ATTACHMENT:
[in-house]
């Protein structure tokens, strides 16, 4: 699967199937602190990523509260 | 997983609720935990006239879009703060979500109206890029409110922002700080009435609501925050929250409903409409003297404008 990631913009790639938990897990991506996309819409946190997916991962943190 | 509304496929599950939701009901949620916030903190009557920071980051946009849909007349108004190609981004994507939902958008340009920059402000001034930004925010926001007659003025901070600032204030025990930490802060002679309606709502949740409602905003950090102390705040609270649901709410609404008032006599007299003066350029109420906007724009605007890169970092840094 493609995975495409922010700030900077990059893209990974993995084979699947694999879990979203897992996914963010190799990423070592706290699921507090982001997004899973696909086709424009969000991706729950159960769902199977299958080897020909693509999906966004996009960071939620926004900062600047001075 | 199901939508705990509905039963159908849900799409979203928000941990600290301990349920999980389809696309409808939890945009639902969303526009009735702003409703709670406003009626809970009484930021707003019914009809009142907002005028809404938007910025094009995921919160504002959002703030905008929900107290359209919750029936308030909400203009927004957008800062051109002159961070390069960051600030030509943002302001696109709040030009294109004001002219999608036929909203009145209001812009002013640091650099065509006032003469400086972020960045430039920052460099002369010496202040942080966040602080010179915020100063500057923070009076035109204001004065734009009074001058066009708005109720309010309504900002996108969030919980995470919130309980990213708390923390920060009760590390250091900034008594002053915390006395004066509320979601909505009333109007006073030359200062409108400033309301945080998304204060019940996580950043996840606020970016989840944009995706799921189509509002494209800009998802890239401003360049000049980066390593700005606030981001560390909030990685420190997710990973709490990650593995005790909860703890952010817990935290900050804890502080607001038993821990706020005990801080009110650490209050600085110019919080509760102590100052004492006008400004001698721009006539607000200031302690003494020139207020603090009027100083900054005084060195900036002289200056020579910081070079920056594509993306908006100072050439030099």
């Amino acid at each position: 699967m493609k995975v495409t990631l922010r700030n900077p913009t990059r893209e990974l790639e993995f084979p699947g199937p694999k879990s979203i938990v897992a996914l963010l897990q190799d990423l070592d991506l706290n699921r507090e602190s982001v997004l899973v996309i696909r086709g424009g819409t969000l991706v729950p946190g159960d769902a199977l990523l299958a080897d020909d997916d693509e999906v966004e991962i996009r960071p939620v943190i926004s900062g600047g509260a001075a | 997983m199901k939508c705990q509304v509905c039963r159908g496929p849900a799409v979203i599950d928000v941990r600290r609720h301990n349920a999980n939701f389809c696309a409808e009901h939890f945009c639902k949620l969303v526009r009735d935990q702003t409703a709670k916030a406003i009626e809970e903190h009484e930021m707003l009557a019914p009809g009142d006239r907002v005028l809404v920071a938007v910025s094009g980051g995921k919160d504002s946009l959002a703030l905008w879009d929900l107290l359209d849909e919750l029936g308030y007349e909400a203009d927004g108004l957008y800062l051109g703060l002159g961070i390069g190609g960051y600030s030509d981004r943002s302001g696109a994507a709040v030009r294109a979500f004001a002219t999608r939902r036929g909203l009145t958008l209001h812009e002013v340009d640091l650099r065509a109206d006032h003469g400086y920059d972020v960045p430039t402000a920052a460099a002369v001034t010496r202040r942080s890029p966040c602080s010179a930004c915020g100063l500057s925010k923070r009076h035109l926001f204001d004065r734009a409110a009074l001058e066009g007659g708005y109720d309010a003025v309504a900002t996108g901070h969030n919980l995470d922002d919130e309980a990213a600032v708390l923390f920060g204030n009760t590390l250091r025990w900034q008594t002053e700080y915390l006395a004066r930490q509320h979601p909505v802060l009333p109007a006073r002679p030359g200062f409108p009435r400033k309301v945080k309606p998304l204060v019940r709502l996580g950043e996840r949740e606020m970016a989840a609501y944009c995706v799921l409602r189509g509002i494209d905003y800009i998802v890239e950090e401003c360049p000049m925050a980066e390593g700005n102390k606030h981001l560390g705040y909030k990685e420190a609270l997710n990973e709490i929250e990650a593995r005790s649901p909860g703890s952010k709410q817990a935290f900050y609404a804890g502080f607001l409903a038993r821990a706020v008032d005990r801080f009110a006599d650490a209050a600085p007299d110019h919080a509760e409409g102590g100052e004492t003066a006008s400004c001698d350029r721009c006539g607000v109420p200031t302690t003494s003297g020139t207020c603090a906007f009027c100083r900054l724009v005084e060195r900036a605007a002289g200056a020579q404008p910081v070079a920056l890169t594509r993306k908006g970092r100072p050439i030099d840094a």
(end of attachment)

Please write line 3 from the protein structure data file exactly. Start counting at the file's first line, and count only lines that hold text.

């Amino acid at each position: 699967m493609k995975v495409t990631l922010r700030n900077p913009t990059r893209e990974l790639e993995f084979p699947g199937p694999k879990s979203i938990v897992a996914l963010l897990q190799d990423l070592d991506l706290n699921r507090e602190s982001v997004l899973v996309i696909r086709g424009g819409t969000l991706v729950p946190g159960d769902a199977l990523l299958a080897d020909d997916d693509e999906v966004e991962i996009r960071p939620v943190i926004s900062g600047g509260a001075a | 997983m199901k939508c705990q509304v509905c039963r159908g496929p849900a799409v979203i599950d928000v941990r600290r609720h301990n349920a999980n939701f389809c696309a409808e009901h939890f945009c639902k949620l969303v526009r009735d935990q702003t409703a709670k916030a406003i009626e809970e903190h009484e930021m707003l009557a019914p009809g009142d006239r907002v005028l809404v920071a938007v910025s094009g980051g995921k919160d504002s946009l959002a703030l905008w879009d929900l107290l359209d849909e919750l029936g308030y007349e909400a203009d927004g108004l957008y800062l051109g703060l002159g961070i390069g190609g960051y600030s030509d981004r943002s302001g696109a994507a709040v030009r294109a979500f004001a002219t999608r939902r036929g909203l009145t958008l209001h812009e002013v340009d640091l650099r065509a109206d006032h003469g400086y920059d972020v960045p430039t402000a920052a460099a002369v001034t010496r202040r942080s890029p966040c602080s010179a930004c915020g100063l500057s925010k923070r009076h035109l926001f204001d004065r734009a409110a009074l001058e066009g007659g708005y109720d309010a003025v309504a900002t996108g901070h969030n919980l995470d922002d919130e309980a990213a600032v708390l923390f920060g204030n009760t590390l250091r025990w900034q008594t002053e700080y915390l006395a004066r930490q509320h979601p909505v802060l009333p109007a006073r002679p030359g200062f409108p009435r400033k309301v945080k309606p998304l204060v019940r709502l996580g950043e996840r949740e606020m970016a989840a609501y944009c995706v799921l409602r189509g509002i494209d905003y800009i998802v890239e950090e401003c360049p000049m925050a980066e390593g700005n102390k606030h981001l560390g705040y909030k990685e420190a609270l997710n990973e709490i929250e990650a593995r005790s649901p909860g703890s952010k709410q817990a935290f900050y609404a804890g502080f607001l409903a038993r821990a706020v008032d005990r801080f009110a006599d650490a209050a600085p007299d110019h919080a509760e409409g102590g100052e004492t003066a006008s400004c001698d350029r721009c006539g607000v109420p200031t302690t003494s003297g020139t207020c603090a906007f009027c100083r900054l724009v005084e060195r900036a605007a002289g200056a020579q404008p910081v070079a920056l890169t594509r993306k908006g970092r100072p050439i030099d840094a």